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DIAGNOSTIC GUIDELINES

 

Amsterdam Criteria I for HNPCC  (Also known as the 3-2-1 Rule)

The following must be met in order to make a diagnosis of Lynch syndrome:

 

  • 3. Three affected relatives with verified colorectal cancer- One is a first-degree relative of the other two
  • 2. Two successive generations affected
  • 1. One of the relatives with colorectal cancer diagnosed under age fifty
  •  
  • Familial Adenamomatus Polyposis (FAP) should be ruled out.

 

 

Amsterdam Criteria II for Lynch Syndrome  (Practiced Today)

The following must be met in order to make a diagnosis of Lynch syndrome:

 

  • 3. Three affected relatives with an Lynch syndrome-associated cancer -One is a first-degree relative of the other two
  • 2. Two successive generations affected
  • 3. One of the relatives with Lynch syndrome-associated cancer diagnosed under age fifty
  •  
  • Familial Adenamomatus Polyposis (FAP) should be ruled out.

 

Approximately 50% of those meeting the Amsterdam II criteria will have Lynch syndrome.

 

Revised Bethesda Guidelines - Testing of Tumors for Microsatellite Instability (MSI)

Preliminary MSI testing of tumors should occur in all of

the following situations:

  • Colorectal cancer diagnosed in individuals under the age of 50
  • Presence of synchronous, metachronous colorectal, or other HNPCC-associated tumors, regardless of age
  • Colorectal cancer with the MSI-H histology diagnosed in a patient <60 years of age
  • Colorectal cancer diagnosed in a patient with one or more first-degree relatives with an HNPCC-related tumor, and one of the cancers being diagnosed
  • Colorectal cancer diagnosed in two or more first-degree or second-degree relatives with HNPCC-related tumors, regardless of age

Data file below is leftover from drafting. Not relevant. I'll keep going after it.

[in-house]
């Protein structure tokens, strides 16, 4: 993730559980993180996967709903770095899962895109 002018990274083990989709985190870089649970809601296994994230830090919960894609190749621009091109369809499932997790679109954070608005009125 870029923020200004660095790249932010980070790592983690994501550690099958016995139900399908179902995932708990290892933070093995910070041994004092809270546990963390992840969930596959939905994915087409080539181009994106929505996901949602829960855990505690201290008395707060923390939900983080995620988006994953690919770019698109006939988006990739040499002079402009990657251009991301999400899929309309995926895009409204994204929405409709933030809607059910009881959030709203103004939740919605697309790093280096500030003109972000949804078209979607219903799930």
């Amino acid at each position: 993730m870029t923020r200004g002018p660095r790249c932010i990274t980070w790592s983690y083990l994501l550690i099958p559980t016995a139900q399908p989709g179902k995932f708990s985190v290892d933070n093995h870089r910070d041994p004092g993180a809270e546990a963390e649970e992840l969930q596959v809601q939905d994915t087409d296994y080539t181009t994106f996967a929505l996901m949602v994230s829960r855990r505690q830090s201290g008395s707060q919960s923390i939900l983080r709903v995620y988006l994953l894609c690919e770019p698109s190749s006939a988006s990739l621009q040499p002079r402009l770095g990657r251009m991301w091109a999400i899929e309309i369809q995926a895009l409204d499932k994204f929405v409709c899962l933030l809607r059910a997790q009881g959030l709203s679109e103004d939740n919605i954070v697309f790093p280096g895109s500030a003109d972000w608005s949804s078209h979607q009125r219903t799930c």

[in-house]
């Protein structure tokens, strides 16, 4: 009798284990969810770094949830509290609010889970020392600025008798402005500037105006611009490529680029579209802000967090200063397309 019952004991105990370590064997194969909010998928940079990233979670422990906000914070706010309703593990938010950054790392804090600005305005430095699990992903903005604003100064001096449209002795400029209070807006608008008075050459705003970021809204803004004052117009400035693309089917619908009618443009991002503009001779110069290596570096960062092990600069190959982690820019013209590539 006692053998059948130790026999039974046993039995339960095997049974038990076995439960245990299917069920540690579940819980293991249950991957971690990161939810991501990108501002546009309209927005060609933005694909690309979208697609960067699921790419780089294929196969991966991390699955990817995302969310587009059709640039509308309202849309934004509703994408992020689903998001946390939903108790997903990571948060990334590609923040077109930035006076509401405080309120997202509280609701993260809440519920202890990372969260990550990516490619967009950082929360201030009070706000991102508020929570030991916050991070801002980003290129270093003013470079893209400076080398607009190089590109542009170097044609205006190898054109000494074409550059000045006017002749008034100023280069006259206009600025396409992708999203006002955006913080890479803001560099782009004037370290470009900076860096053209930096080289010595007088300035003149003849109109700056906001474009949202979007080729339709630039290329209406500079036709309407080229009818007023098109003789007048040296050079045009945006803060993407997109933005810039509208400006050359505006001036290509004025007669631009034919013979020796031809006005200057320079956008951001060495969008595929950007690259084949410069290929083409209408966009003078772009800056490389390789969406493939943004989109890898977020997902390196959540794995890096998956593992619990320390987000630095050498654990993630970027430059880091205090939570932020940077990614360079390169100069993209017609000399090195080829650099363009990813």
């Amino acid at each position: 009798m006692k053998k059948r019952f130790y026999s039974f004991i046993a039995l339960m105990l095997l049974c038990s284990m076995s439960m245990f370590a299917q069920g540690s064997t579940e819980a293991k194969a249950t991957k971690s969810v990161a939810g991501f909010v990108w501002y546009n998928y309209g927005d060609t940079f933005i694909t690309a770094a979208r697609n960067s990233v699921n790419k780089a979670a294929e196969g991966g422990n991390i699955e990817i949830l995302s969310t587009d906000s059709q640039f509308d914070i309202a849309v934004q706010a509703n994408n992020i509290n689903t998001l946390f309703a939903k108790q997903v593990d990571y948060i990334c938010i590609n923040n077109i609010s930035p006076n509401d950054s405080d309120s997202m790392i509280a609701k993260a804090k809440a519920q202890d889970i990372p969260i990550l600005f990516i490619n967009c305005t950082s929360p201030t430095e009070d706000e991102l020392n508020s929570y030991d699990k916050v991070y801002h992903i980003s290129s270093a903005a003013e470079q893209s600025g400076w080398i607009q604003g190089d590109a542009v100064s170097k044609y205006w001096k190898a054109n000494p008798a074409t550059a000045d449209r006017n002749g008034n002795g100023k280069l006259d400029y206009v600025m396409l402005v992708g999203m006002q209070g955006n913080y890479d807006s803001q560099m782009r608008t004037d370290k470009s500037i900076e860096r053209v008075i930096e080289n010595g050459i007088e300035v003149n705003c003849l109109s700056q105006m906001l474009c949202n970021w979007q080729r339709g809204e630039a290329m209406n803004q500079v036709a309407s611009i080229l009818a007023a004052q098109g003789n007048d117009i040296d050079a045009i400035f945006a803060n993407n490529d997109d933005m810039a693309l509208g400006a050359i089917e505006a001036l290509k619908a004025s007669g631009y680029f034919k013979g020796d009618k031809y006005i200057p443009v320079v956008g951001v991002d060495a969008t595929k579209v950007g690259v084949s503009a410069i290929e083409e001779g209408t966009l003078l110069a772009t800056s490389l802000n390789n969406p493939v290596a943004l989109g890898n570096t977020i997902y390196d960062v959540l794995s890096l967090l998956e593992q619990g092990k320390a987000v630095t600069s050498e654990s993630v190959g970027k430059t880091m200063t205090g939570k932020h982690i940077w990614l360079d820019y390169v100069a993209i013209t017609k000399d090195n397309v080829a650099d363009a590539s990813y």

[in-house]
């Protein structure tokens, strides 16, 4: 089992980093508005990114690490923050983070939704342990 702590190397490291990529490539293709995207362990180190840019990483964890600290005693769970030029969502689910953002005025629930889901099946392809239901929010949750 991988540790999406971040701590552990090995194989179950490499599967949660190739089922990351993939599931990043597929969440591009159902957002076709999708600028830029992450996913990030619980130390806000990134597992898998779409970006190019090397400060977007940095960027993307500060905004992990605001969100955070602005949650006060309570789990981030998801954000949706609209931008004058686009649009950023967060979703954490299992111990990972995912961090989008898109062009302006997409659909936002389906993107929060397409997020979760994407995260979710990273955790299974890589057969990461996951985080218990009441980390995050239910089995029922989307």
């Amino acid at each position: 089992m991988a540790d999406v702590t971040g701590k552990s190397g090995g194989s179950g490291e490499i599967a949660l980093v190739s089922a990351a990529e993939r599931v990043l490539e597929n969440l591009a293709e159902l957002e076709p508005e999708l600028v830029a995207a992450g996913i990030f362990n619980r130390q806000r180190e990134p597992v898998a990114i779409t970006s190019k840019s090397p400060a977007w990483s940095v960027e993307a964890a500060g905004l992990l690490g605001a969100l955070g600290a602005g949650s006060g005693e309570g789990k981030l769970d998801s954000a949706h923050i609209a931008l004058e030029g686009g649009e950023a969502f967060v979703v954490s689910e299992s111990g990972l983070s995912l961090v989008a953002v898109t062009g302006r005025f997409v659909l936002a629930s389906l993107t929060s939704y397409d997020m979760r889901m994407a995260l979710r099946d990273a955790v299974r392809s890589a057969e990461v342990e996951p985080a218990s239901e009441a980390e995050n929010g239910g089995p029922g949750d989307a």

† MSI-H = high microsatellite instability in tumors refers to changes in two or more of the five NCI-recommended panels of microsatellite markers. MSI-L = low microsatellite instability in tumors refers to changes in only one of the five NCI-recommended panels of microsatellite markers.

Hereditary Nonpolyposis Colorectal Cancer (HNPCC)-related tumors include colorectal, endometrial, stomach, ovarian, pancreas, bladder, ureter and renal pelvis, biliary tract, brain (usually glioblastoma as seen in Turcot Syndrome), prostate, sebaceous gland adenomas and keratoacanthomas in Muir-Torre syndrome, and carcinoma of the small bowel.

Breast cancer has been identified as an integral component of LS based upon mismatch repair germline mutation factors in breast cancer tissues from family members who are not only at high risk, but, moreover, who had Lynch syndrome cancers, such as involving the colorectum. Breast cancer is exceedingly common in the population and, therein, its occurence in Lynch syndrome families could be due to chance, but importantly, a subset will likely be integrally related to a germline mismatch repair Lynch syndrome mutation is some LS families. Therefore, it would be prudent to mount a screening and management program for Lynch syndrome in those families where breast cancer is believed to be an integral lesion.

 

Diagnostic Codes For Lynch Syndrome  (Be advised Tri-Care has eliminated all codes, at this time, and is not furnishing genetic testing.  LSI is monitoring the situation and addressing it.)

 

Guidelines: Guidelines For The Clinical Management of Lynch Syndrome, Vasen, et. al. 2007

NCCN Guidelines Have Been Revised 1/2014  - Are Listed Under NCCN Guidelines, Version 1.2014 Updates, Genetic Familial High Risk Assessment: Colorectal  

EGAPP Recommendations for Preliminary Screening And Genetic Testing

American Society of Breast Surgeon Guidelines

American Society of Clinical Oncologists Guidelines

Society of Gynecological Oncologists Statement on Prophylactic Surgery

AMA Activity For Medical Professionals To Identify High Risk Individuals

National Society of Genetic Counselors

Revised Guidelines For the Clinical Management of Lynch Syndrome by a Group of European Experts (Mallorca Group)

 

 

Reviewed 3/10/2014

 

 

 

 

 



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